Attack typeManualAutomated
Mostly preferred and usedNoYes
HackersIntermediate-level hackersExpert-level hackers
PreventionEducating employees on how to detect social engineering tactics, avoiding sharing personal or confidential information over the phone, and verifying caller identity before providing sensitive informationUse of spam filters, phishing awareness training, two-factor authentication, and anti-phishing software
ExampleBin-diving, demon dialing, etc.Fake bills, fraudulent Account modification, etc.  

Key differences between phishing and vishing attacks

Here are key differences:


  • Attacks are delivered via email, text messages, or instant messaging.
  • Typically uses hyperlinks, attachments, or embedded scripts in emails or messages to deliver malware or to trick the user into providing sensitive information.
  • It can target a large number of individuals or organizations with mass email campaigns.
  • Sender email address or domain, web page, or digital certificates can be spoofed.
  • Attack duration can be ongoing for days or weeks.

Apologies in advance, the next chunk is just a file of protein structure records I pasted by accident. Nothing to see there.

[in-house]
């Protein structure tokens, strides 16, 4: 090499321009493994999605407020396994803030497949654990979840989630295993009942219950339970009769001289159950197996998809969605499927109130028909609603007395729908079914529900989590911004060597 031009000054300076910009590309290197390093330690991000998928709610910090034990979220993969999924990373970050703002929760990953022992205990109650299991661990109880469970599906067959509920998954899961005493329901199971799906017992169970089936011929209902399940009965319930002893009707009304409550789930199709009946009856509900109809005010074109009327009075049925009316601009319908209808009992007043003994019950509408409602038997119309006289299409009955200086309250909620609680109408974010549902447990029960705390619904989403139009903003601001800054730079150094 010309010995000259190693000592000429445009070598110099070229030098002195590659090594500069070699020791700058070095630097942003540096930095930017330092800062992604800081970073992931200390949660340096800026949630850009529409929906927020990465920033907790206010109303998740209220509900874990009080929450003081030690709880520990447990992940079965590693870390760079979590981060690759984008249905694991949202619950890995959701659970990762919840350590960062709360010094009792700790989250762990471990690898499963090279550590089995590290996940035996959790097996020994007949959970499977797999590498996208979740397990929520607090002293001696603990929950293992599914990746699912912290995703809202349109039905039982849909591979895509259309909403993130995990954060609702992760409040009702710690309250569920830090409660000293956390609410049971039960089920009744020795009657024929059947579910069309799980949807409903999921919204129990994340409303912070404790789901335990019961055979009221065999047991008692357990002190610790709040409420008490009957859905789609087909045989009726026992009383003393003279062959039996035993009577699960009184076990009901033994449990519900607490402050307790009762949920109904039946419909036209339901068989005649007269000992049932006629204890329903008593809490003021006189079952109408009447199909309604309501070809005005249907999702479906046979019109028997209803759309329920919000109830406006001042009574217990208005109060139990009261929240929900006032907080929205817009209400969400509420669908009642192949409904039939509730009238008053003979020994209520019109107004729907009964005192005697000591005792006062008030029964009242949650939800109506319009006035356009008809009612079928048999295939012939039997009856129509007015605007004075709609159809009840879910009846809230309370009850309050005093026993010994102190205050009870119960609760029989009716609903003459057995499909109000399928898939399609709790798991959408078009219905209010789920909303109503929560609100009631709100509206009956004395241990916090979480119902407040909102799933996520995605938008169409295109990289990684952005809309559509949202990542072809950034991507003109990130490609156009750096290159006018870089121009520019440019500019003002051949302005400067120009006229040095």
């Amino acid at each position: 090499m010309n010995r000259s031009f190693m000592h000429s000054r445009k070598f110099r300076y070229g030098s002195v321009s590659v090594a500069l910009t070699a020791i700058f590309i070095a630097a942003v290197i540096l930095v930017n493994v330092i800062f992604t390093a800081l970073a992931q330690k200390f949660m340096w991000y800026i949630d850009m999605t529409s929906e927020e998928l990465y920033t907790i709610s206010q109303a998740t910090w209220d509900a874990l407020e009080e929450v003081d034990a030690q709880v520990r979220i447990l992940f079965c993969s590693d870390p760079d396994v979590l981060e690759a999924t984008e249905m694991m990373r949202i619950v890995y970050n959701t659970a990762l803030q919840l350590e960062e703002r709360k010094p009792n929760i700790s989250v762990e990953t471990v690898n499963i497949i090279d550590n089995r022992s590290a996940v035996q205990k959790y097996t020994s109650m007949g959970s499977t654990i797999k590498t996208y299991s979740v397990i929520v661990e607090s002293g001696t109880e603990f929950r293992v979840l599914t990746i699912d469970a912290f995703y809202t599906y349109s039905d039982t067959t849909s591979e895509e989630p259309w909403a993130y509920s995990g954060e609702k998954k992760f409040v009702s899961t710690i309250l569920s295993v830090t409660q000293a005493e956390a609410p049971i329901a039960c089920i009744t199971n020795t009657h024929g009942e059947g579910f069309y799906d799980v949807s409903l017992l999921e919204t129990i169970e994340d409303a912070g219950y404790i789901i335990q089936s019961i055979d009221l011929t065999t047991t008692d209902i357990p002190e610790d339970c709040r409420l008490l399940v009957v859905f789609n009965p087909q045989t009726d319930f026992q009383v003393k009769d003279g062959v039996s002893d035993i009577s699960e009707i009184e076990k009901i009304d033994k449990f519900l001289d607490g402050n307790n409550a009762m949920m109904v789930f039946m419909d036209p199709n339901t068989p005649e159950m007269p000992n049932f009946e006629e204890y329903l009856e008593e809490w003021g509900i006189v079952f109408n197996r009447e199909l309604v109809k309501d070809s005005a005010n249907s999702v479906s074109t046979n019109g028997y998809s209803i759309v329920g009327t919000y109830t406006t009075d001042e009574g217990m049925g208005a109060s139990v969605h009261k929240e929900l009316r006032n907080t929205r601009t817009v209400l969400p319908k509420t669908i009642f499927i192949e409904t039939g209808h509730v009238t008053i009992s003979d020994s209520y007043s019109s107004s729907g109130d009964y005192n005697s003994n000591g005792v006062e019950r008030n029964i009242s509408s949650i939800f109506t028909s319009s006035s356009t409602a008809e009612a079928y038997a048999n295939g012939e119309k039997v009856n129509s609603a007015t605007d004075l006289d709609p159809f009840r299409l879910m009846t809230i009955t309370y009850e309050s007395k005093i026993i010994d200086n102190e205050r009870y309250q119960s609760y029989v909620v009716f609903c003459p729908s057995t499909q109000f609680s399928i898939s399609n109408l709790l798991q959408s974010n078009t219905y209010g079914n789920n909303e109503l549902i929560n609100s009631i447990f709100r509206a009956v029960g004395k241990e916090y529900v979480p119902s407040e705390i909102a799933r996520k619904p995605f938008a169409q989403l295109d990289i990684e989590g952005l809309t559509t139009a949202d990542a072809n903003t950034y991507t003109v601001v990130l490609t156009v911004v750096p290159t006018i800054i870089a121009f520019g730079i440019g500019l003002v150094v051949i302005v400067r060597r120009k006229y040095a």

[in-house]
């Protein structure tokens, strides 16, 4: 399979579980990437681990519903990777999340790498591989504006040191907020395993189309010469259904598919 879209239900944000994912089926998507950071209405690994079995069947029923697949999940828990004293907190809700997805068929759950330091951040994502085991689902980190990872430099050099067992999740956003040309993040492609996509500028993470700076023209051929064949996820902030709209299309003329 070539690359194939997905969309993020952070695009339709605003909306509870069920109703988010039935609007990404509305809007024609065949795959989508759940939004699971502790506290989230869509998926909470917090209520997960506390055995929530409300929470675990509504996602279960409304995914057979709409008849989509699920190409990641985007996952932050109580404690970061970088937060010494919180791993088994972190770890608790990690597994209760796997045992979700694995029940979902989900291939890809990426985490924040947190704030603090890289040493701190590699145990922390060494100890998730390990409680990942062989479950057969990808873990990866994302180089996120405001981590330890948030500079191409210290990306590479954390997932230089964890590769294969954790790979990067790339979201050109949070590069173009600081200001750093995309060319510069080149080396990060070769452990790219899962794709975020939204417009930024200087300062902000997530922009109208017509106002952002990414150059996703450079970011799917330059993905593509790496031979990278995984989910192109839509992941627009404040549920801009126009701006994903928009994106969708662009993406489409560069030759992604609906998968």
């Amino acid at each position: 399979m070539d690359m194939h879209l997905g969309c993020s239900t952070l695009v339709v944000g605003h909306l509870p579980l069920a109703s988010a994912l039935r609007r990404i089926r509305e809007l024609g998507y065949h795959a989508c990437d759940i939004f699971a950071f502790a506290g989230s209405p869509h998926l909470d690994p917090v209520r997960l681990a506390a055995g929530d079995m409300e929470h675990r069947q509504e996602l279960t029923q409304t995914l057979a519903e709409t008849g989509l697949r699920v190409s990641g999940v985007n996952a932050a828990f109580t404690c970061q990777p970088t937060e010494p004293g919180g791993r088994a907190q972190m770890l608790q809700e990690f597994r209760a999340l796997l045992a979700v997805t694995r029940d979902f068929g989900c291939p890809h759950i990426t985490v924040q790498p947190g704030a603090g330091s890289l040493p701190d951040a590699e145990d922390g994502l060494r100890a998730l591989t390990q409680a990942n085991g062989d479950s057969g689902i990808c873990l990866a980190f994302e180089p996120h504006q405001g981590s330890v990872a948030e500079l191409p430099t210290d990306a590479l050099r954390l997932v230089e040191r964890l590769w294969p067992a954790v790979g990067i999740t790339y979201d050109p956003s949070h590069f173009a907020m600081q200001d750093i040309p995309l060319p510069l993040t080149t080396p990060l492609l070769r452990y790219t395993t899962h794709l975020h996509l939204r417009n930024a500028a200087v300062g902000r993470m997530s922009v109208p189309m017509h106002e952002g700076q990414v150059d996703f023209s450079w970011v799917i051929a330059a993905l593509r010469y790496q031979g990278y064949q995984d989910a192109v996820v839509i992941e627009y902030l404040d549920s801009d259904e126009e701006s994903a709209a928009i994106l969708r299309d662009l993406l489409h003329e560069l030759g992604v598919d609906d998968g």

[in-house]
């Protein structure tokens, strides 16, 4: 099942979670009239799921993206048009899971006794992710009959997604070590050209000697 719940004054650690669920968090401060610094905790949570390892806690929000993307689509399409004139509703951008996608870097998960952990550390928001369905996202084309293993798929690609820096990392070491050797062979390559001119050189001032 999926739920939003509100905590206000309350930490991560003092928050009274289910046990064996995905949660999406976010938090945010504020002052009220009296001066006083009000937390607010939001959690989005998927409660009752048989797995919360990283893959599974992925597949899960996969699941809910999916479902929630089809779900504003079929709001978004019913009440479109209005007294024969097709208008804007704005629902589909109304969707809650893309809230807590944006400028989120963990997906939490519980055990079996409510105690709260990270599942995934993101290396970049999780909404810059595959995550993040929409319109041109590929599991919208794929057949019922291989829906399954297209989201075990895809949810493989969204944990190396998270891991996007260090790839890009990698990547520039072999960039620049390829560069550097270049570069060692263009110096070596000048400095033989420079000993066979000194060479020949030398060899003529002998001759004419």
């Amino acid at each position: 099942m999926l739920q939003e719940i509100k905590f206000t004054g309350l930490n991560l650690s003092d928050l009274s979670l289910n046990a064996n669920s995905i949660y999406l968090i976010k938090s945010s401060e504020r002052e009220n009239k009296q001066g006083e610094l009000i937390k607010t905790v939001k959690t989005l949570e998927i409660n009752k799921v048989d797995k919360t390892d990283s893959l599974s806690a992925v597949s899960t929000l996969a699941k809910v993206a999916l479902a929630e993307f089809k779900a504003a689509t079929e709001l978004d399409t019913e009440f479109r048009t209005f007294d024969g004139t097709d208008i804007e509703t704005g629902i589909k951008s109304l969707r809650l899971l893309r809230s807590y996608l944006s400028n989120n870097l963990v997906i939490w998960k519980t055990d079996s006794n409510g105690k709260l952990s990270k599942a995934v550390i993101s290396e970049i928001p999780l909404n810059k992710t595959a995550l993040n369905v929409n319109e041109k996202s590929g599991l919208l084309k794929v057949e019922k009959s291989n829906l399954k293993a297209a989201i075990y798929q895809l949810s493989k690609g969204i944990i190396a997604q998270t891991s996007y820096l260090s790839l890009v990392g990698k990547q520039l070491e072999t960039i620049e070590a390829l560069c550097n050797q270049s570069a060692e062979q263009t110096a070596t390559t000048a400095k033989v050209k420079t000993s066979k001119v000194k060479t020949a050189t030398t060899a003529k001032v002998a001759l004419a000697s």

• Lower to moderate complexity is required to execute these attacks.
  • Prevention – use of spam filters, phishing awareness training, two-factor authentication, and anti-phishing software.


  • Attacks are delivered via phone calls.
  • Typically uses pre-recorded voice messages, voice-over-internet protocol (VoIP), or interactive voice response (IVR) systems to extract sensitive information or make transactions.
  • Targets specific individuals or organizations with social engineering tactics.
  • Caller ID or phone numbers can be spoofed to appear as a legitimate organization.
  • Attack duration is usually short and occurs within a specific timeframe.
  • A higher level of complexity is required due to the need for voice interaction and social engineering tactics.
  • Prevention – educating employees on how to detect social engineering tactics, avoiding sharing personal or confidential information over the phone, and verifying caller identity before providing sensitive information.


Phishing and vishing are serious cyber threats with the objective to steal crucial data from oblivious victims. While phishing employs bogus emails and websites to deceive people into supplying personal information, vishing uses phone calls to obtain sensitive information. Individuals and organizations must be aware of these risks and implement preventative measures to avoid becoming victims of these kinds of cyber attack.

Janki Mehta

Janki Mehta is a Cyber-Security Enthusiast who constantly updates herself with new advancements in the Web/Cyber Security niche. Along with theoretical knowledge, she also implements her practical expertise in day-to-day tasks and helps others to protect themselves from threats.